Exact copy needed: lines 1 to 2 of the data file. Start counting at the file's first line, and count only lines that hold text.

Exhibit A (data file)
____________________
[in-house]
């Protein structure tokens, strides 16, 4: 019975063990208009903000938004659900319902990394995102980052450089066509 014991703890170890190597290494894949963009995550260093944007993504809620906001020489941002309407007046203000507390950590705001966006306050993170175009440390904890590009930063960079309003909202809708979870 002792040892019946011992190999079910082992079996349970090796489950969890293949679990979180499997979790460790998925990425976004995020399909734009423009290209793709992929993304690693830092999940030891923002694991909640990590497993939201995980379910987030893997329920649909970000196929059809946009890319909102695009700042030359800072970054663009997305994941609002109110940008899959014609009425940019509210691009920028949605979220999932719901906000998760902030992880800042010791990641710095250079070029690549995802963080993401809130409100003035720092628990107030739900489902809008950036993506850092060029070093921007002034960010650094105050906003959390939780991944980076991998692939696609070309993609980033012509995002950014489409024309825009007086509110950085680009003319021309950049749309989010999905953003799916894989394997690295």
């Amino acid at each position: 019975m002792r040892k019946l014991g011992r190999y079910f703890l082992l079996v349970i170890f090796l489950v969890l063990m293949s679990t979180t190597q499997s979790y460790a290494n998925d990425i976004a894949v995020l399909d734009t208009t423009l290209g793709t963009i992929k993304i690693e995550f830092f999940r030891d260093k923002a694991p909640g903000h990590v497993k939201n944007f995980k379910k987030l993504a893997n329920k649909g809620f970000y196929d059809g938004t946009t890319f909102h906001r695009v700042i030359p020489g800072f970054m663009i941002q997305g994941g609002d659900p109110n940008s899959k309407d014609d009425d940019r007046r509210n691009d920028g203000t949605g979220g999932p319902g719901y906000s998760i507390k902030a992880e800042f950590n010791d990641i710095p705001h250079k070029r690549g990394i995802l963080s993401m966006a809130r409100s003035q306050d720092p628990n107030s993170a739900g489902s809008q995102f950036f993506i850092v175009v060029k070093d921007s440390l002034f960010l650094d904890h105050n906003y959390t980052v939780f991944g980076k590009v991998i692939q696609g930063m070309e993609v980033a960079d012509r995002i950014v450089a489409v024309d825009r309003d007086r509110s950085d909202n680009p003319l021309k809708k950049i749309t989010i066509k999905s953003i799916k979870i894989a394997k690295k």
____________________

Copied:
[in-house]
């Protein structure tokens, strides 16, 4: 019975063990208009903000938004659900319902990394995102980052450089066509 014991703890170890190597290494894949963009995550260093944007993504809620906001020489941002309407007046203000507390950590705001966006306050993170175009440390904890590009930063960079309003909202809708979870 002792040892019946011992190999079910082992079996349970090796489950969890293949679990979180499997979790460790998925990425976004995020399909734009423009290209793709992929993304690693830092999940030891923002694991909640990590497993939201995980379910987030893997329920649909970000196929059809946009890319909102695009700042030359800072970054663009997305994941609002109110940008899959014609009425940019509210691009920028949605979220999932719901906000998760902030992880800042010791990641710095250079070029690549995802963080993401809130409100003035720092628990107030739900489902809008950036993506850092060029070093921007002034960010650094105050906003959390939780991944980076991998692939696609070309993609980033012509995002950014489409024309825009007086509110950085680009003319021309950049749309989010999905953003799916894989394997690295």